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THE morning news magazine. Join us weekday mornings as NPR's Morning Edition gives you news, analysis, commentary, and coverage of arts and sports. Stories are told through conversation as well as full reports. It's up-to-the-minute news that prepares listeners for the day ahead.

You can also get a taste of business, the economy, and the markets with the Marketplace Morning Report - every weekday at 5:50 and 7:50

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3:13am

Thu June 7, 2012
NPR Story

Big Data May Create Thousands Of Industry Jobs

Originally published on Thu June 7, 2012 4:24 am

The need to store digital information is growing. Tens of thousands of new jobs are expected to be created over the next six years to take full advantage of that ocean of information known as big data.

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3:13am

Thu June 7, 2012
NPR Story

The Last Word In Business

Originally published on Thu June 7, 2012 5:04 am

Transcript

DAVID GREENE, HOST:

And today's last word in business is: no.

That's what HBO told fans who were hoping to watch shows like "Game of Thrones" on the web without having to go through a cable or satellite providers.

The premium channel was reacting to an Internet campaign, called Take My Money HBO.

RENEE MONTAGNE, HOST:

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3:13am

Thu June 7, 2012
NPR Story

What's Next For Organized Labor?

Originally published on Thu June 7, 2012 2:17 pm

Transcript

RENEE MONTAGNE, HOST:

It's MORNING EDITION, from NPR News. Good morning. I'm Renee Montagne.

DAVID GREENE, HOST:

And I'm David Greene.

We'll begin this program with the aftermath of Tuesday's recall election in Wisconsin. Public sector unions took on Republican Governor Scott Walker, and the governor won. Walker became the first U.S. governor to beat back a recall attempt. The unions had spent a lot time, money and political capital in Wisconsin.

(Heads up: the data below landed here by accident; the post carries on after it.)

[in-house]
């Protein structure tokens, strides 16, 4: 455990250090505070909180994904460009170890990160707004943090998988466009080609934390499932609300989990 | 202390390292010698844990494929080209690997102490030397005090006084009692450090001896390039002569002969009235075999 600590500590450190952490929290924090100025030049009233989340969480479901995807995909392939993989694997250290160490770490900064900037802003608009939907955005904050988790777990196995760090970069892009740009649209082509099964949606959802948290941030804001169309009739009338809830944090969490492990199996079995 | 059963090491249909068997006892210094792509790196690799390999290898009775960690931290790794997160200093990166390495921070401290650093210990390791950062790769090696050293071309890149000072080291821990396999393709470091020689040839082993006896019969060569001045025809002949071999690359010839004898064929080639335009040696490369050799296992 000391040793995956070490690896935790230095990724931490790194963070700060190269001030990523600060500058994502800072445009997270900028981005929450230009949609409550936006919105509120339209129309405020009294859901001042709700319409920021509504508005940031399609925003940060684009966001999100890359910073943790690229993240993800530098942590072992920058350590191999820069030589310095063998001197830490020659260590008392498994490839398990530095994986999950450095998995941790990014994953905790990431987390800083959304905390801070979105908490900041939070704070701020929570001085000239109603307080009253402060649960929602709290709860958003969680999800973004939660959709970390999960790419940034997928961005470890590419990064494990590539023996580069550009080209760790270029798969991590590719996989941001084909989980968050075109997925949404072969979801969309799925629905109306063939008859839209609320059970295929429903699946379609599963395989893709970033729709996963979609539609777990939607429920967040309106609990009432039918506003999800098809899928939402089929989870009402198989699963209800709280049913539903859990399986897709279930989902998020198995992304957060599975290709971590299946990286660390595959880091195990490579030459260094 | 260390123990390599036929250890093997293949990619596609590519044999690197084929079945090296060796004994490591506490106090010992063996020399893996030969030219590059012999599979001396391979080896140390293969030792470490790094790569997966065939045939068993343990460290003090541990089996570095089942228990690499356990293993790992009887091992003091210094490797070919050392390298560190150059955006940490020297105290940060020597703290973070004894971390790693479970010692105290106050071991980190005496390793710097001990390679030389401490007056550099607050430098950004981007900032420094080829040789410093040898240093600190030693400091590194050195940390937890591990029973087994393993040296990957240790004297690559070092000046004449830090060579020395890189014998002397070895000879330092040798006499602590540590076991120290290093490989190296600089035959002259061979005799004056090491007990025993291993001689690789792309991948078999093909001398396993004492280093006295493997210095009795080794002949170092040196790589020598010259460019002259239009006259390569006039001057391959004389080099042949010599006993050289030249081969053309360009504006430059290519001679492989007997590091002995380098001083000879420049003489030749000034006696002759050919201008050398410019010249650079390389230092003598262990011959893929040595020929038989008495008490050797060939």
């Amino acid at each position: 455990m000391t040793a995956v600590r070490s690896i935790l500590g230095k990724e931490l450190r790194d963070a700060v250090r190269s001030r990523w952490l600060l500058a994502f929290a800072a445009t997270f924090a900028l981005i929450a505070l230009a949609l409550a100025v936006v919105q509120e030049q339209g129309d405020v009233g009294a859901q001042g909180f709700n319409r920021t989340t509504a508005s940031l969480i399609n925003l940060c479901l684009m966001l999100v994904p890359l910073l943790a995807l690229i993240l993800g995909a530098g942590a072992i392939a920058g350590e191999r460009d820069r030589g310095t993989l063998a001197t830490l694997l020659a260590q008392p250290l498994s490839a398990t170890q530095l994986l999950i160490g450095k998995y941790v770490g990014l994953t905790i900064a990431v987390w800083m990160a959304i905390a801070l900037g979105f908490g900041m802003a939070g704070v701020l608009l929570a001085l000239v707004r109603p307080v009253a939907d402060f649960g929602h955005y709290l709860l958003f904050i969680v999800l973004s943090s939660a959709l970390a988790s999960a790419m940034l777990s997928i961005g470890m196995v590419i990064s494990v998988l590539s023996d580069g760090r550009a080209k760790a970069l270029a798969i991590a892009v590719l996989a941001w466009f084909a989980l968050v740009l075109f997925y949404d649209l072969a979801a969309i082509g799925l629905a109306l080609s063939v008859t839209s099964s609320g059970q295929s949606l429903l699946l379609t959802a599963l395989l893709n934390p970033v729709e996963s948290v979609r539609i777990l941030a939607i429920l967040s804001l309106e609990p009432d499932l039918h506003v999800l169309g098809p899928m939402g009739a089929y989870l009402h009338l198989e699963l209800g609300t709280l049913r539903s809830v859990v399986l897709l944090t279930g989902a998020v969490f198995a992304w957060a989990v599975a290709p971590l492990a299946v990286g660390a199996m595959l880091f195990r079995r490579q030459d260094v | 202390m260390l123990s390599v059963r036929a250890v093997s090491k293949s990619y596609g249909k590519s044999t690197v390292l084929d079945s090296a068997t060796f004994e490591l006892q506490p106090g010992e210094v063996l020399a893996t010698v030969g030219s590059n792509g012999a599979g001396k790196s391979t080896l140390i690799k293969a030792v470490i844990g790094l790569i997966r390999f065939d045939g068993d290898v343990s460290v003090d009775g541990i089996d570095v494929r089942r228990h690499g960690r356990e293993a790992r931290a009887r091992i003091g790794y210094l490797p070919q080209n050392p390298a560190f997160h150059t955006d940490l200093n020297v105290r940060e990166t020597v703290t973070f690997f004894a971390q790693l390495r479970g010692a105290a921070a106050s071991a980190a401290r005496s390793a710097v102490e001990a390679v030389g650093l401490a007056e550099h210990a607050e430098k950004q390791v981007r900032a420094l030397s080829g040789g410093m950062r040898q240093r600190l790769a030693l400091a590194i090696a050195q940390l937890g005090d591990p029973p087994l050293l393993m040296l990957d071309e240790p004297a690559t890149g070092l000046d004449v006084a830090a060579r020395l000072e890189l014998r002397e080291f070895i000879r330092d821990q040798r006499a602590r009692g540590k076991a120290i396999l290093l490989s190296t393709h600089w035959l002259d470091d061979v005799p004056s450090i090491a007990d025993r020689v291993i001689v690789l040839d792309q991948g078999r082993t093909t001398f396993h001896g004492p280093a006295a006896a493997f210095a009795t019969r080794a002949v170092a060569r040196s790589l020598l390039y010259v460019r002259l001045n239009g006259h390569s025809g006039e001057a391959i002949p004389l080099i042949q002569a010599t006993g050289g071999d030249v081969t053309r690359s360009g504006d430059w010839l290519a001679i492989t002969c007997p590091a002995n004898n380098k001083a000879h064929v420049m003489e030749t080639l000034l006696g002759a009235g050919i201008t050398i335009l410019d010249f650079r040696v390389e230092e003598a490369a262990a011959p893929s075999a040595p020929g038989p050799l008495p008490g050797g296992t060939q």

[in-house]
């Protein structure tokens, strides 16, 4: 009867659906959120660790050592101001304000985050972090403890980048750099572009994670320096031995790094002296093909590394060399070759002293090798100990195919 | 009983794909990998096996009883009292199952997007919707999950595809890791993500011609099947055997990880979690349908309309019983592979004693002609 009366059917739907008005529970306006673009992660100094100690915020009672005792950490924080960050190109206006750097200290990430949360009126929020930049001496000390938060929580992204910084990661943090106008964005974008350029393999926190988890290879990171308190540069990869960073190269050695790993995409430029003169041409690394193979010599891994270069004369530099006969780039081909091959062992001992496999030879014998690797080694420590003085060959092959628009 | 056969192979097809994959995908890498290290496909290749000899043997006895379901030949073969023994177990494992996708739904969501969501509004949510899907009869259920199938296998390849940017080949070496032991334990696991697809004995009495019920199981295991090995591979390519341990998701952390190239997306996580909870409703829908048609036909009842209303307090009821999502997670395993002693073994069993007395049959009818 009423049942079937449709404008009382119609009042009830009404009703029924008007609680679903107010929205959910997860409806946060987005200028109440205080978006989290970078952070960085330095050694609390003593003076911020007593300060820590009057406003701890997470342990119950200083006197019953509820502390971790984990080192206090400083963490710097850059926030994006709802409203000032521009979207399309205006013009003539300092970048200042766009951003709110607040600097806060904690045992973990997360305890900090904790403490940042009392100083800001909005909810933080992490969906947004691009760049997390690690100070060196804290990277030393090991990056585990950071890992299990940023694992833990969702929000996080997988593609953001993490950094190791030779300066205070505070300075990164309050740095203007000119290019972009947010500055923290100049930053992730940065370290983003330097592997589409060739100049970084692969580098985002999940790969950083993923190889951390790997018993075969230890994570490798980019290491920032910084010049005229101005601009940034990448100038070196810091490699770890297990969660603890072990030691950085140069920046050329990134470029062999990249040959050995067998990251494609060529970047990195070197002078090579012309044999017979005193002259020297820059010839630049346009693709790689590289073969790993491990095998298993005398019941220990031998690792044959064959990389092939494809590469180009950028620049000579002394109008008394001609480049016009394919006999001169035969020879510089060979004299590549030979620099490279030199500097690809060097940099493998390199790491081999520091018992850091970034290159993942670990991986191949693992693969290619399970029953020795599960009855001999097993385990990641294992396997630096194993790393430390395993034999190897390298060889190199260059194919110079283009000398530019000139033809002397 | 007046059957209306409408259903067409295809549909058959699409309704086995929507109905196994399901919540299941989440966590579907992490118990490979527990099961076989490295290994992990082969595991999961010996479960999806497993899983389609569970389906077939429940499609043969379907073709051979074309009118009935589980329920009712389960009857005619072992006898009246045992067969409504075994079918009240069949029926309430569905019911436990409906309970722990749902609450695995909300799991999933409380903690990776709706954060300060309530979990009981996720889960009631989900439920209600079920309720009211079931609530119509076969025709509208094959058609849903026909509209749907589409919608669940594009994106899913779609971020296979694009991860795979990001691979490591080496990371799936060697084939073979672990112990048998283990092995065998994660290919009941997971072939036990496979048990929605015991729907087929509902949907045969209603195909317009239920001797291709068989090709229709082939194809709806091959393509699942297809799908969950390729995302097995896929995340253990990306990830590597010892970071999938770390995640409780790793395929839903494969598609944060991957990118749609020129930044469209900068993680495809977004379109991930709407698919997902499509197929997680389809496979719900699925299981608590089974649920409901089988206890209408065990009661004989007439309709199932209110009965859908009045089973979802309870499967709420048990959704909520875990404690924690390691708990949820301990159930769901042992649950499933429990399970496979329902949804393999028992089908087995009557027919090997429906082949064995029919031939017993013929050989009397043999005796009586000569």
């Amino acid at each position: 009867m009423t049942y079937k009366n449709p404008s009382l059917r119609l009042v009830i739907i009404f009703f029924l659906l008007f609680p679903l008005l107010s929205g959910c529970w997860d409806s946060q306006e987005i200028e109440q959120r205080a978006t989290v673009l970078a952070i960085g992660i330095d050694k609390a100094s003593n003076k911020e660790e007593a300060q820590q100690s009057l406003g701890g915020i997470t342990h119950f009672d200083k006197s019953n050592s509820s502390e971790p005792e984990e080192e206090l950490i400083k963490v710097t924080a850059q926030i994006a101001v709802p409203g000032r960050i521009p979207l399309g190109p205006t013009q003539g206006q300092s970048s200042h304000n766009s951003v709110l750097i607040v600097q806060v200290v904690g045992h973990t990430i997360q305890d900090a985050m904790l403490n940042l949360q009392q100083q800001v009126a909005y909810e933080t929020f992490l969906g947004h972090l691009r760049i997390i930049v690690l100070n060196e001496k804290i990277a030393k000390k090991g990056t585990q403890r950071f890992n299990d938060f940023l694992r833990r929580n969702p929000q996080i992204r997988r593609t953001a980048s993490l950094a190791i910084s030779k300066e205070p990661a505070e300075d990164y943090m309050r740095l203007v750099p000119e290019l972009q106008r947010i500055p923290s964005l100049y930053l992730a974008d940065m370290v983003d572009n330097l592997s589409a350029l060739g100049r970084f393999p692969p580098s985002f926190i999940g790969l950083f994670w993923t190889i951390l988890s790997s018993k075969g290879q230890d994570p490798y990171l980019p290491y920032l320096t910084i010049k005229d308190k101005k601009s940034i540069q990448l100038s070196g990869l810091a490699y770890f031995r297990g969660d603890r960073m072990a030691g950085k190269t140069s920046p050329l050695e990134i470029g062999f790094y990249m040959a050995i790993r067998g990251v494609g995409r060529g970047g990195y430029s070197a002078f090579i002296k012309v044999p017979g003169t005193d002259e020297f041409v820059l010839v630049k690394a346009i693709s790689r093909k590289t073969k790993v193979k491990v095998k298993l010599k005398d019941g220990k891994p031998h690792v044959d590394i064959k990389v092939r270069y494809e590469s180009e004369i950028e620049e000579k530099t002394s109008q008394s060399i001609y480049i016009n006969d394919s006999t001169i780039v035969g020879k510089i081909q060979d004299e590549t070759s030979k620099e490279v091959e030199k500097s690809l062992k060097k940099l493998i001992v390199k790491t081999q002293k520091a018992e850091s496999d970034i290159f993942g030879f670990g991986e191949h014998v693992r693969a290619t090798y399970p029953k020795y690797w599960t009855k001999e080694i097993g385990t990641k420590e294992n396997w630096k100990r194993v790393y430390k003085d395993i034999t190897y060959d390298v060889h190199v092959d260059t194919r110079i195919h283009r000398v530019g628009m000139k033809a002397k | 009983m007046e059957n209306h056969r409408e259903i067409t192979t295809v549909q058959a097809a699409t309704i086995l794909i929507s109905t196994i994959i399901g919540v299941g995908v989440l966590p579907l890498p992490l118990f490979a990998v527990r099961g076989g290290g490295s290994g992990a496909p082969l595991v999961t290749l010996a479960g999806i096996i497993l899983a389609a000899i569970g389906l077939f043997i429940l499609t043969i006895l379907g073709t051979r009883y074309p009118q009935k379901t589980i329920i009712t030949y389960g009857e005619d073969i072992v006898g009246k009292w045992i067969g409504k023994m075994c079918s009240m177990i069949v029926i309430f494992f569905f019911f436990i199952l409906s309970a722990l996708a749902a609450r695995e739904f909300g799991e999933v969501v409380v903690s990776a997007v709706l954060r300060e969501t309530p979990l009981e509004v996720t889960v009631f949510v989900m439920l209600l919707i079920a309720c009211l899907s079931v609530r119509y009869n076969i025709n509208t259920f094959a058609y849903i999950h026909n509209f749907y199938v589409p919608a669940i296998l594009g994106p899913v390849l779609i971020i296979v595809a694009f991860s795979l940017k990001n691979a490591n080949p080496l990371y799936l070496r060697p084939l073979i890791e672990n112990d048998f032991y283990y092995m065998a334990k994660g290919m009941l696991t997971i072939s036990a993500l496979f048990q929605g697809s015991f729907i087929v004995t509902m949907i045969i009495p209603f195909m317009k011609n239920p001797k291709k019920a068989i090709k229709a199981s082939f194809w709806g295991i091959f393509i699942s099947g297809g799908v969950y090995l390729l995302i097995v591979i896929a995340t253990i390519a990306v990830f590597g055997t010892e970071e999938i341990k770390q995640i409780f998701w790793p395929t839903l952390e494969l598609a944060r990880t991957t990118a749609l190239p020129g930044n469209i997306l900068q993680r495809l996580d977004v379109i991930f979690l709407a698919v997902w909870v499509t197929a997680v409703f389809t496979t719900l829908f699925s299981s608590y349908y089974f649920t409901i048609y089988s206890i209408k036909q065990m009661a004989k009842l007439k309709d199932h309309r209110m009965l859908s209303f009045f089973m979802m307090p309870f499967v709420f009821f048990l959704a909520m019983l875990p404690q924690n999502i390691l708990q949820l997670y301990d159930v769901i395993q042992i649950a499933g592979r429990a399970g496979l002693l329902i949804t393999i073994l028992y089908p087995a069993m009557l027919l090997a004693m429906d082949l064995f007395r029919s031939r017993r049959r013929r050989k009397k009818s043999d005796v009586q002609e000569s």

NPR's Sonari Glinton reports on what's next for organized labor.

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12:56am

Thu June 7, 2012
Middle East

Planned E.U. Oil Embargo Looks Set To Squeeze Iran

Originally published on Thu June 7, 2012 12:07 pm

Iranians line up at a gas station to fuel their motorcycles in central Tehran in February. Oil is the lifeblood of Iran's economy, but the planned EU boycott is expected to deal a major blow to Iranian oil exports.
Behrouz Mehri AFP/Getty Images

On July 1, the European Union says it will stop buying oil from Iran. Europe is one of the most important markets for Iran's oil, and in anticipation of the boycott, Iranian oil exports worldwide are already down by more than 25 percent.

Iran's leaders say they can weather this pressure, and so far they have refused to budge on their controversial nuclear activities, ones that prompted a series of economic sanctions.

As a result, it appears as if Iran will only face even greater difficulties when it comes to exporting oil, the lifeblood of its economy.

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12:55am

Thu June 7, 2012
Music Interviews

Michelle Obama's Workout Jams: 'I Really Mix It Up'

Originally published on Thu June 7, 2012 1:49 pm

More than 10,000 children from Iowa schools joined Michelle Obama during the "Let's Move" interactive celebration in Des Moines last February.
Conrad Schmidt AFP/Getty Images

The year began with New Year's resolutions to get fit and ever since, Morning Edition has been talking to athletes, musicians, a mail carrier and the head of the IRS about the music that gets them moving. The Ultimate NPR Workout Mix series concludes with a contribution from Michelle Obama.

The first lady is the mover and shaker behind "Let's Move," a campaign designed to get young people, in particular, to eat better and exercise more.

During a recent tour of the White House vegetable garden, Obama shared the key to her workout routine.

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